It is practically inevitable: scientists and publication spaces will adapt to ensure their own survival, developing strategies like science salami, self-quotes and friend quotes, etc.
All of these strategies combine to create an unethical and unscientific culture in which political skills are rewarded too much and imaginative approaches, unorthodox ideas, high-quality results, and logical arguments are too little. And everything contributes to inflate the scientometric bubble and make the gold bars of the most valuable science less accessible.
We cannot do without human judgment
There is only one way out of this vicious cycle: to recognize that quality is something that essentially cannot be measured, that it is beyond numbers and algorithms, that it can only be judged by humans despite the fallible nature of their judgment. .
The postulate that there is a positive correlation between the impact factor and scientific quality is far from being proven. The belief that citation statistics are inherently more accurate than human judgment, and therefore outweigh the possible subjectivity of peer review, is unfounded: “Using just the impact factor is like using just weight to judge the health of a person ”.
Objective measurements can certainly aid human judgment. But we are delusional if we think that we can avoid corruption and achieve blind justice using mathematical formulas.
There is no algorithmic solution to the problem of measuring scientific quality. That is why the San Francisco Declaration on Research Evaluation emphasizes “the need to eliminate the use of journal-based metrics, such as the Journal Impact Factor, when deciding on financing, appointments and promotions; the need to evaluate the research on its own merits and not on the basis of the journal in which the research is published ”.
It is much easier to collect a few figures than to think seriously about what a researcher has accomplished. As Lindsay Waters says, it is simpler to rely on anonymous numbers to fire someone or dismiss a research project, without having to reasonably explain a negative value judgment to them.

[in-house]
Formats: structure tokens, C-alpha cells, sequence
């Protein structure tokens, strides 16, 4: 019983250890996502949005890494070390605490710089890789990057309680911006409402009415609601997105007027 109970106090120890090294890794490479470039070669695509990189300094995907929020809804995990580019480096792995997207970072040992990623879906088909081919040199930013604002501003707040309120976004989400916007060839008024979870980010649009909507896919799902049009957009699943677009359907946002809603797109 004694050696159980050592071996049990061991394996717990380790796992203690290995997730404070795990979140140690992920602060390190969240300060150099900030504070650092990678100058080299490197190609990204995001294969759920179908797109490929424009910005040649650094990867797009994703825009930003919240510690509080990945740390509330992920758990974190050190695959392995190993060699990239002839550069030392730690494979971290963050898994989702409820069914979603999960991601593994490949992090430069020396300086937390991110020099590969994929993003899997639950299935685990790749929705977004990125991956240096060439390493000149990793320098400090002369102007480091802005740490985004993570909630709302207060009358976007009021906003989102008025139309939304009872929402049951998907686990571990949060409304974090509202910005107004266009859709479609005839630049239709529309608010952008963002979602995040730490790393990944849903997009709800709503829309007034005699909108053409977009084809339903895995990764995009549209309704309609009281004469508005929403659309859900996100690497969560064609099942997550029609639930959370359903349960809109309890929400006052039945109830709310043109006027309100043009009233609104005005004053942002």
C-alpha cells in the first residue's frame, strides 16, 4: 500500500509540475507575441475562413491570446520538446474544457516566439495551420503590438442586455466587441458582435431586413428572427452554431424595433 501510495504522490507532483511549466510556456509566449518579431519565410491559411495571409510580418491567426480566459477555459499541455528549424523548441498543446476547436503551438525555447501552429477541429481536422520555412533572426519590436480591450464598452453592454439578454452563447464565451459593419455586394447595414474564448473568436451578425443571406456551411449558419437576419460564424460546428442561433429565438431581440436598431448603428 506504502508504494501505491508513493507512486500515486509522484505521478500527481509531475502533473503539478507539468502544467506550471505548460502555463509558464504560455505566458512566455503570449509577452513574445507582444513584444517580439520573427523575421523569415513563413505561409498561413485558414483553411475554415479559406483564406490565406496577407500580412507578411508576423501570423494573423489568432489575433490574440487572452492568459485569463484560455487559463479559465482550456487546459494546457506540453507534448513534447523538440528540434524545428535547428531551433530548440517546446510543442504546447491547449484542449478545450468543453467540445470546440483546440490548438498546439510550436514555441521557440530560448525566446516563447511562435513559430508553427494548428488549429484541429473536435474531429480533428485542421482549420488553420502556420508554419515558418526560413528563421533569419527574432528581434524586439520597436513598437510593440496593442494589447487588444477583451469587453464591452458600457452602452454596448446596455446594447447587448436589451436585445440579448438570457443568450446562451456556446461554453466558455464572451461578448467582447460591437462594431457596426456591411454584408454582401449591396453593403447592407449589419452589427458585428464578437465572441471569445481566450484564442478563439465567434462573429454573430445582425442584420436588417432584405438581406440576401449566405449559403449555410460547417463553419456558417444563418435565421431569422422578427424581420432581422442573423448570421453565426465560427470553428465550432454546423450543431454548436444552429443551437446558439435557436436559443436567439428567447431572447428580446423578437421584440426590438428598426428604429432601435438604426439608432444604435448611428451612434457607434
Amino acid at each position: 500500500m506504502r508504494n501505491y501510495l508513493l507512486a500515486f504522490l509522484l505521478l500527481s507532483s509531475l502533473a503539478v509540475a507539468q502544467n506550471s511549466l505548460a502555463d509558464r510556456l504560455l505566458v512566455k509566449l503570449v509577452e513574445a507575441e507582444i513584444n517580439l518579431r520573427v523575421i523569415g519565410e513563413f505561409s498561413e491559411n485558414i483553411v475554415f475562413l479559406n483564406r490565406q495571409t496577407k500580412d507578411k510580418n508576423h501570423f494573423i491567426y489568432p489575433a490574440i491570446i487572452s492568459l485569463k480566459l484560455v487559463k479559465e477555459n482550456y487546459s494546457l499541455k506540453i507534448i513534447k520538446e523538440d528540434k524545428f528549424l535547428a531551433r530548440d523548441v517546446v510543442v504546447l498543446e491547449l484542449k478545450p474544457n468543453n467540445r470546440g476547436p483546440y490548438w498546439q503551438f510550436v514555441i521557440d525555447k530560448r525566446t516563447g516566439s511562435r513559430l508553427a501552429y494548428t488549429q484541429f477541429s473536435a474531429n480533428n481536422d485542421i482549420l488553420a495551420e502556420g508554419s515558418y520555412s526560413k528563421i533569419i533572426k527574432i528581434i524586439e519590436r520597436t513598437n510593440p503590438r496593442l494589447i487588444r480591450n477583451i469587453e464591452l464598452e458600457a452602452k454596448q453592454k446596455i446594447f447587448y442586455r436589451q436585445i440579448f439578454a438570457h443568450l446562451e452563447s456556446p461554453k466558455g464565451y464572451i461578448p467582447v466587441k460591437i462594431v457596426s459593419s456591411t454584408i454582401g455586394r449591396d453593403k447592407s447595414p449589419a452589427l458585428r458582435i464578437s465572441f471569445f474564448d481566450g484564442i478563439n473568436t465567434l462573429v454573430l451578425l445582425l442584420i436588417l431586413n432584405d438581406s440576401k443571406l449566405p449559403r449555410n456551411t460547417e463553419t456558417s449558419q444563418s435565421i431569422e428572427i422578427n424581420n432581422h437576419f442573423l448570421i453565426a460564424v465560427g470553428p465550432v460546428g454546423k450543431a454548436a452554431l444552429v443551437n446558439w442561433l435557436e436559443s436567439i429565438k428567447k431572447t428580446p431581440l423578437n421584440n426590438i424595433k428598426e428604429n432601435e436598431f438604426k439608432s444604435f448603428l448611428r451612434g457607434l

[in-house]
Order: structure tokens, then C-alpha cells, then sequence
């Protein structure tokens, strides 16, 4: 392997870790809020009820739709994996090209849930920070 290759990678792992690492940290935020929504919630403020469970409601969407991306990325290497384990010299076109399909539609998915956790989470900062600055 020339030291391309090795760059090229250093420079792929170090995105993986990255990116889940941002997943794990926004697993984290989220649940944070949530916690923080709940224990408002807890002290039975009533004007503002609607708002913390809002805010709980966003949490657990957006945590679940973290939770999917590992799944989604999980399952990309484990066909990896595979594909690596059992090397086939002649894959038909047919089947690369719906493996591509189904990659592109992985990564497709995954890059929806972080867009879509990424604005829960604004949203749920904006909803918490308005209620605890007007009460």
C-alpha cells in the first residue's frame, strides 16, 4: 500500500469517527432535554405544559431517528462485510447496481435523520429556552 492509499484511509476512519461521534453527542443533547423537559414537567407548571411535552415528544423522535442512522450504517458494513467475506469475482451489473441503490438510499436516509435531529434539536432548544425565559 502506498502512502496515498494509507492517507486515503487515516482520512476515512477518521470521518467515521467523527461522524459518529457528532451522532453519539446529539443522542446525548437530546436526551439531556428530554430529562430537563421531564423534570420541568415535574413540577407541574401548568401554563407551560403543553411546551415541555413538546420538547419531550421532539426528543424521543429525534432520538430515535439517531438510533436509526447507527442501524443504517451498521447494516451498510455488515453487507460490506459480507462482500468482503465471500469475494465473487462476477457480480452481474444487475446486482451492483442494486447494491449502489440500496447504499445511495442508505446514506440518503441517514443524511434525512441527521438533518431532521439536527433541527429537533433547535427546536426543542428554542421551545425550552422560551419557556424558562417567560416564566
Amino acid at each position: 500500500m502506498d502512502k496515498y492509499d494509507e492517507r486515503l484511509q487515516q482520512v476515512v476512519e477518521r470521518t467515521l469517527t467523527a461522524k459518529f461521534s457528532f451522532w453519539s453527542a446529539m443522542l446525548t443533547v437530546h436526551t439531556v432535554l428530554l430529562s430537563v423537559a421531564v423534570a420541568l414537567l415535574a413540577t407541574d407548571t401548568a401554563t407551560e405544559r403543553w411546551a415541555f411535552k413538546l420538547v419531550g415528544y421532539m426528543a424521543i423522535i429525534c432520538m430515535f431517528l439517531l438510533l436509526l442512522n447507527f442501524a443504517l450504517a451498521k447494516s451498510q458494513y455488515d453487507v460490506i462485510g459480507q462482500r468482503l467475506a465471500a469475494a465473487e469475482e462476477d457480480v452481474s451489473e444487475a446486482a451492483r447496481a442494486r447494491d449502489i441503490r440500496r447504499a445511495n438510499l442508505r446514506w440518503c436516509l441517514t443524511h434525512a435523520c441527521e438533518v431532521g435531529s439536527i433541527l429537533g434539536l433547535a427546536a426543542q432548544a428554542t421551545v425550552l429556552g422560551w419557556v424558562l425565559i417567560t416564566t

The Human Factor in Science Assessment
Our main interest is to raise awareness about the problem. Thousands of scientists have signed the San Francisco Declaration, but we believe the message deserves to be spread more widely: the scientometric bubble is unethical and detrimental to science.
The overwhelming value that numbers and formulas are acquiring in the academic world is detrimental, to the detriment of the true evaluation of the quality of individual works. We need an alternative to the culture of publish or perish.
But of course, evaluate through the impact factors and the ranking of magazines is so cheap… In fact, the real beneficiaries of numerical evaluation are neither researchers nor science itself, but evaluation agencies, which can replace scientists (capable of peer review) with mere bureaucrats (capable of counting citations) .
There is also a threat to ethical values that affect the way a researcher approaches his scientific activity. The perversion in the way of evaluating scientific productivity stimulates the scientist to worry about publish so as not to perish, instead of obtaining a truer and more reliable knowledge.
The researcher, urged to survive within this system, will prefer popularity to intrinsic value, will consider it better to choose where publish and not that to post.
The obsession with finding quantitative and algorithmic methods to evaluate scientific productivity hides an intellectual cowardice: the abdication of the evaluator of his responsibility to make a personal judgment on the scientific quality of the evaluated work. The evaluator thus ends up becoming an obedient but absurd bureaucrat who limits himself to applying mathematical formulas. Replace the human factor with a metric objective in evaluating science will not prevent corruption.
Human judgments are fallible, but at least they don’t promote this scientometric bubble that threatens to paralyze the advance of knowledge by hiding the gold bars of true science under a huge overload of publications.
This article is a translated and abridged version of the article The scientometric bubble considered harmful, published in Science and Engineering Ethics in February 2016. The interested reader can also refer to the manuscript in English.